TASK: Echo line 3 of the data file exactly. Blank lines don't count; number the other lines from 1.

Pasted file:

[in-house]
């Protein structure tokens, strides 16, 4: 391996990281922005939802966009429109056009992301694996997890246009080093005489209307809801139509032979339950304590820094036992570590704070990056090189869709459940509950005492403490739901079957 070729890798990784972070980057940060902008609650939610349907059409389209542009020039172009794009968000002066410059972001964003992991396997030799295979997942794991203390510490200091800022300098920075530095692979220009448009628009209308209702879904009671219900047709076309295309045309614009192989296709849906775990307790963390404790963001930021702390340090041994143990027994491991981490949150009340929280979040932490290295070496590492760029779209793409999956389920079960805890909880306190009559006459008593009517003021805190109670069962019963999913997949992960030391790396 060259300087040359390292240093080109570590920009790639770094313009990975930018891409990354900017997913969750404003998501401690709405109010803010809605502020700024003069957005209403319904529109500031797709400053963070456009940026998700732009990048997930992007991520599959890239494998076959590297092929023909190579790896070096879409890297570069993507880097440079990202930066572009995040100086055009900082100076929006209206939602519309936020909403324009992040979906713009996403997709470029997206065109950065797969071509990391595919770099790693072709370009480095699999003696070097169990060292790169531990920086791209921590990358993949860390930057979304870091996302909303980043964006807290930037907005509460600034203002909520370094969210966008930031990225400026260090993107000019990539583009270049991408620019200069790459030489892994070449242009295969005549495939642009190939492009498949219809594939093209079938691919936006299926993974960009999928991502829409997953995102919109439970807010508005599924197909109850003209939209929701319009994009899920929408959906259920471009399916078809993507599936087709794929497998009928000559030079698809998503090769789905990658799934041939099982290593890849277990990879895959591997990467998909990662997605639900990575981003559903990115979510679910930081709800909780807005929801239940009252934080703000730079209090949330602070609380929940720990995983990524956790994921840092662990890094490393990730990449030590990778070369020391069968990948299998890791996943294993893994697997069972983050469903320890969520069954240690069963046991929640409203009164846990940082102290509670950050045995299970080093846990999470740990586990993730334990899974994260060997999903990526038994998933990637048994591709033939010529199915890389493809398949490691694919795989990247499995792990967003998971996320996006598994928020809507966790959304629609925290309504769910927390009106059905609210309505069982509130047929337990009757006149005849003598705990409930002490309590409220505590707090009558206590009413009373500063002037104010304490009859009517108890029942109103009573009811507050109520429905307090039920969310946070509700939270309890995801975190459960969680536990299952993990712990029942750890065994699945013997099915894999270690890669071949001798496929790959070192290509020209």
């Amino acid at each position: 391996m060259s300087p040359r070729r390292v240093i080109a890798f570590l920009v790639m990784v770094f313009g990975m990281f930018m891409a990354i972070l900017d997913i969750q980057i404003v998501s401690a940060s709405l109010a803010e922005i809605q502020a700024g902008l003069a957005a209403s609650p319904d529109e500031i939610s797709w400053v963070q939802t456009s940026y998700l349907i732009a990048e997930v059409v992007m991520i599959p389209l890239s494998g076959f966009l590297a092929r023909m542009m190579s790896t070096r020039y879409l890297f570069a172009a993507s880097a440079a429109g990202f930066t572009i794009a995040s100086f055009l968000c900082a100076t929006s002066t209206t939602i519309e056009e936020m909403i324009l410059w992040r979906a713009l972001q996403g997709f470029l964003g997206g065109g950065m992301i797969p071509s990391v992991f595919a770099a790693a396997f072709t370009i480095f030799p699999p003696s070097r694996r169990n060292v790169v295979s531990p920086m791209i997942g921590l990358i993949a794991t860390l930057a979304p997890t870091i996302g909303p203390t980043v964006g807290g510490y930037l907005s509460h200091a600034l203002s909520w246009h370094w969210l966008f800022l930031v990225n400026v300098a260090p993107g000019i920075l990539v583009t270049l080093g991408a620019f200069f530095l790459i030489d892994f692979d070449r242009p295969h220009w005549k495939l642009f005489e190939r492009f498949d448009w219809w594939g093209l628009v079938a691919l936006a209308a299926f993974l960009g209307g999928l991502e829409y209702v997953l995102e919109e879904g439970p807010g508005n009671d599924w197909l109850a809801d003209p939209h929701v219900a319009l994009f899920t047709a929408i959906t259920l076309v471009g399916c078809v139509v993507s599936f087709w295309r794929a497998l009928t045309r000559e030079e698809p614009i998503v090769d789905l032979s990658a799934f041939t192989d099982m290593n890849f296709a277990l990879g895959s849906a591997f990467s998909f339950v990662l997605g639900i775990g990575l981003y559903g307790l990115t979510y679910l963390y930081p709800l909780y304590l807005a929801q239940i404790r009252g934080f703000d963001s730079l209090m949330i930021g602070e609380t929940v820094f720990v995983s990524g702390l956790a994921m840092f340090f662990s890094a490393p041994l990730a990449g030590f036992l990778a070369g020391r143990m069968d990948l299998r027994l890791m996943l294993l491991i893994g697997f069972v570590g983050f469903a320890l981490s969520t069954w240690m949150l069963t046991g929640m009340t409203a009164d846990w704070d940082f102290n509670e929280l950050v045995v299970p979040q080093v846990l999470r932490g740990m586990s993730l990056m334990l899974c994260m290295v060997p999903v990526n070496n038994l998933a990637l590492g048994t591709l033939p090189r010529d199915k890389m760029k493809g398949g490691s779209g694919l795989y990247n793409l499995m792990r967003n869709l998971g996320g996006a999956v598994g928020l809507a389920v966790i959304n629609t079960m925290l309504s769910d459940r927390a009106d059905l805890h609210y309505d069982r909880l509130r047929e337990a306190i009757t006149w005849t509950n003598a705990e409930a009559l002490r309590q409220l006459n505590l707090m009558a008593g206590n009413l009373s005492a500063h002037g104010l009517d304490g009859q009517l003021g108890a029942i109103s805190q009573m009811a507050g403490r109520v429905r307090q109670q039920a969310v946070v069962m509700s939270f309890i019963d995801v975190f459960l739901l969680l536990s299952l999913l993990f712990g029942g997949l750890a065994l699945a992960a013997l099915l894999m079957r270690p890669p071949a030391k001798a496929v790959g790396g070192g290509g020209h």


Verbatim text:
């Amino acid at each position: 391996m060259s300087p040359r070729r390292v240093i080109a890798f570590l920009v790639m990784v770094f313009g990975m990281f930018m891409a990354i972070l900017d997913i969750q980057i404003v998501s401690a940060s709405l109010a803010e922005i809605q502020a700024g902008l003069a957005a209403s609650p319904d529109e500031i939610s797709w400053v963070q939802t456009s940026y998700l349907i732009a990048e997930v059409v992007m991520i599959p389209l890239s494998g076959f966009l590297a092929r023909m542009m190579s790896t070096r020039y879409l890297f570069a172009a993507s880097a440079a429109g990202f930066t572009i794009a995040s100086f055009l968000c900082a100076t929006s002066t209206t939602i519309e056009e936020m909403i324009l410059w992040r979906a713009l972001q996403g997709f470029l964003g997206g065109g950065m992301i797969p071509s990391v992991f595919a770099a790693a396997f072709t370009i480095f030799p699999p003696s070097r694996r169990n060292v790169v295979s531990p920086m791209i997942g921590l990358i993949a794991t860390l930057a979304p997890t870091i996302g909303p203390t980043v964006g807290g510490y930037l907005s509460h200091a600034l203002s909520w246009h370094w969210l966008f800022l930031v990225n400026v300098a260090p993107g000019i920075l990539v583009t270049l080093g991408a620019f200069f530095l790459i030489d892994f692979d070449r242009p295969h220009w005549k495939l642009f005489e190939r492009f498949d448009w219809w594939g093209l628009v079938a691919l936006a209308a299926f993974l960009g209307g999928l991502e829409y209702v997953l995102e919109e879904g439970p807010g508005n009671d599924w197909l109850a809801d003209p939209h929701v219900a319009l994009f899920t047709a929408i959906t259920l076309v471009g399916c078809v139509v993507s599936f087709w295309r794929a497998l009928t045309r000559e030079e698809p614009i998503v090769d789905l032979s990658a799934f041939t192989d099982m290593n890849f296709a277990l990879g895959s849906a591997f990467s998909f339950v990662l997605g639900i775990g990575l981003y559903g307790l990115t979510y679910l963390y930081p709800l909780y304590l807005a929801q239940i404790r009252g934080f703000d963001s730079l209090m949330i930021g602070e609380t929940v820094f720990v995983s990524g702390l956790a994921m840092f340090f662990s890094a490393p041994l990730a990449g030590f036992l990778a070369g020391r143990m069968d990948l299998r027994l890791m996943l294993l491991i893994g697997f069972v570590g983050f469903a320890l981490s969520t069954w240690m949150l069963t046991g929640m009340t409203a009164d846990w704070d940082f102290n509670e929280l950050v045995v299970p979040q080093v846990l999470r932490g740990m586990s993730l990056m334990l899974c994260m290295v060997p999903v990526n070496n038994l998933a990637l590492g048994t591709l033939p090189r010529d199915k890389m760029k493809g398949g490691s779209g694919l795989y990247n793409l499995m792990r967003n869709l998971g996320g996006a999956v598994g928020l809507a389920v966790i959304n629609t079960m925290l309504s769910d459940r927390a009106d059905l805890h609210y309505d069982r909880l509130r047929e337990a306190i009757t006149w005849t509950n003598a705990e409930a009559l002490r309590q409220l006459n505590l707090m009558a008593g206590n009413l009373s005492a500063h002037g104010l009517d304490g009859q009517l003021g108890a029942i109103s805190q009573m009811a507050g403490r109520v429905r307090q109670q039920a969310v946070v069962m509700s939270f309890i019963d995801v975190f459960l739901l969680l536990s299952l999913l993990f712990g029942g997949l750890a065994l699945a992960a013997l099915l894999m079957r270690p890669p071949a030391k001798a496929v790959g790396g070192g290509g020209h």